Obstacle Avoidance and Navigation in the Real World by a Seeing Robot Rover, Hans Moravec, 1980
<-- Previous  Next -->

## Appendix 7: Stereo

### Motion Stereo Mathematics

Here we go over the ground covered briefly in the Motion Stereo section of Chapter 7 in gory detail.

We want to find the three dimensional rotation and translation that, if applied to the co-ordinates of the features at the first position, minimizes the weighted sum of the squares of the distances between the transformed first co-ordinates and the raw co-ordinates of the corresponding points at the second position.

The least squares expression to be minimized is $$Error \quad = \quad \sum_{i=1}^N{(X_{1,i}-X_{2,i}^\prime )^2 + (Y_{1,i}-Y_{2,i}^\prime )^2 + (Z_{1,i}-Z_{2,i}^\prime )^2 \over U_i^2}$$ where the $X_{1,i}$, $Y_{1,i}$ and $Z_{1,i}$ are the co-ordinates of the features as observed from the first cart position. $X_{2,i}$, $Y_{2,i}$ and $Z_{2,i}$ are the co-ordinates of the points as seen from the second position. $X_{2,i}^\prime$, $Y_{2,i}^\prime$ and $Z_{2,i}^\prime$ are the points from the second position subjected to a co-ordinate transformation in the attempt to make them match the first set. $U_i$ is the combined uncertainty in the position of feature $i$ in both frames. To get the most out of our data, we need to weight features proportional to their accuracy. To simplify the subsequent formulas, the $U_i$'s are normalized to make the sum of their inverse squares unity.

For a general linear transformation, these values are defined by $$[X_{2,i}^\prime , Y_{2,i}^\prime , Z_{2,i}^\prime ] \quad = \quad [X_{2,i}, Y_{2,i}, Z_{2,i}] \quad \begin{bmatrix}{AA}&{AB}&{AC}\\{BA}&{BB}&{BC}\\{CA}&{CB}&{CC}\end{bmatrix}\quad + \quad [X_c, Y_c, Z_c]$$ where $AA$ through $CC$ is the “rotation” part of the transform and $X_c$ through $Z_c$ is the translation.

$Error$ can be expanded out and the summation can be distributed over the terms, giving us \eqalign{Error \quad = \quad X_c^2+Y_c^2+Z_c^2+\overline{X_1^2}+\overline{Y_1^2}+\overline{Z_1^2}\cr \qquad\;+(AA^2+AB^2+AC^2)\; \overline{X_2^2}\cr \qquad\;+(BA^2+BB^2+BC^2)\; \overline{Y_2^2}\cr \qquad\;+(CA^2+CB^2+CC^2)\; \overline{Z_2^2}\cr -2\;\bigg( \; AA\; \overline{X_1\; X_2} + AB\; \overline{Y_1\; X_2} + AC\; \overline{Z_1\; X_2}\quad\quad\cr \qquad\;+BA\; \overline{X_1\; Y_2} + BB\; \overline{Y_1\; Y_2} + BC\; \overline{Z_1\; Y_2}\cr \qquad\;+CA\; \overline{X_1\; Z_2} + CB\; \overline{Y_1\; Z_2} + CC\; \overline{Z_1\; Z_2}\cr \qquad\;-(AA\; BA + AB\; BB + AC\; BC)\; \overline{X_2\; Y_2}\cr \qquad\;-(AA\; CA + AB\; CB + AC\; CC)\; \overline{X_2\; Z_2}\cr \qquad\;-(BA\; CA + BB\; CB + BC\; CC)\; \overline{Y_2\; Z_2}\cr \qquad\;+(\overline{X_1}-AA\; \overline{X_2}-BA\; \overline{Y_2}-CA\; \overline{Z_2})\; X_c\cr \qquad\;+(\overline{Y_1}-AB\; \overline{X_2}-BB\; \overline{Y_2}-CB\; \overline{Z_2})\; Y_c\cr \qquad\;+(\overline{Z_1}-AC\; \overline{X_2}-BC\; \overline{Y_2}-CC\; \overline{Z_2})\; Z_c \;\bigg) \cr} where $\overline{X_1}$ is $\sum_i{X_{1,i} \over U_i^2}$ and $\overline{X_1\; Z_2}$ is $\sum_i{X_{1,i}Z_{2,i} \over U_i^2}$ and similarly for the other barred quantities. With the expression in this form, the barred quantities can be evaluated once and for all at the start of the solving.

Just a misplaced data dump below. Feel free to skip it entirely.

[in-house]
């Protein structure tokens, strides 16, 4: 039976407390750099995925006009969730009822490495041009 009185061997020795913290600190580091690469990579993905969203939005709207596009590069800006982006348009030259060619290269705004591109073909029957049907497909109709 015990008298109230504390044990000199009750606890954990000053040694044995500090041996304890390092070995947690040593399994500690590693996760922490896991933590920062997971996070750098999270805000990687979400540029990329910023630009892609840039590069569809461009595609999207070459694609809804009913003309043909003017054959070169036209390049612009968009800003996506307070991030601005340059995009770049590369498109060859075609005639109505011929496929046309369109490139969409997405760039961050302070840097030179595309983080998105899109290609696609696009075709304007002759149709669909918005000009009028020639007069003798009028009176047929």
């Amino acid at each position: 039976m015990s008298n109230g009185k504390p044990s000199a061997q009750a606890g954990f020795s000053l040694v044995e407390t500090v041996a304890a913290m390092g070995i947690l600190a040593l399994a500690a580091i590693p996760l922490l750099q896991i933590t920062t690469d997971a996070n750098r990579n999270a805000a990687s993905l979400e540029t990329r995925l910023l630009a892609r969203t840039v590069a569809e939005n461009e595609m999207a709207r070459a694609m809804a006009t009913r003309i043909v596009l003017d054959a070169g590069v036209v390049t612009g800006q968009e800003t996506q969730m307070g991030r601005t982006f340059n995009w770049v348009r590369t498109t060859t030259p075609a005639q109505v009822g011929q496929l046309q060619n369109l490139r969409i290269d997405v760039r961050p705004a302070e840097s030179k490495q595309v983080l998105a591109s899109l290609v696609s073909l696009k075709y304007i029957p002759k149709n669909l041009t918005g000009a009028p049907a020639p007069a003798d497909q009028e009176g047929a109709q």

$Error$ can be differentiated partially with respect to $X_c$, $Y_c$ and $Z_c$. If the resulting linear expressions are equated to zero and solved, we obtain

$$X_c \quad = \quad \overline{X_1} - AA\; \overline{X_2} - BA\; \overline{Y_2} - CA\; \overline{Z_2}$$ $$Y_c \quad = \quad \overline{Y_1} - AB\; \overline{X_2} - BB\; \overline{Y_2} - CB\; \overline{Z_2}$$ $$Z_c \quad = \quad \overline{Z_1} - AC\; \overline{X_2} - BC\; \overline{Y_2} - CC\; \overline{Z_2}$$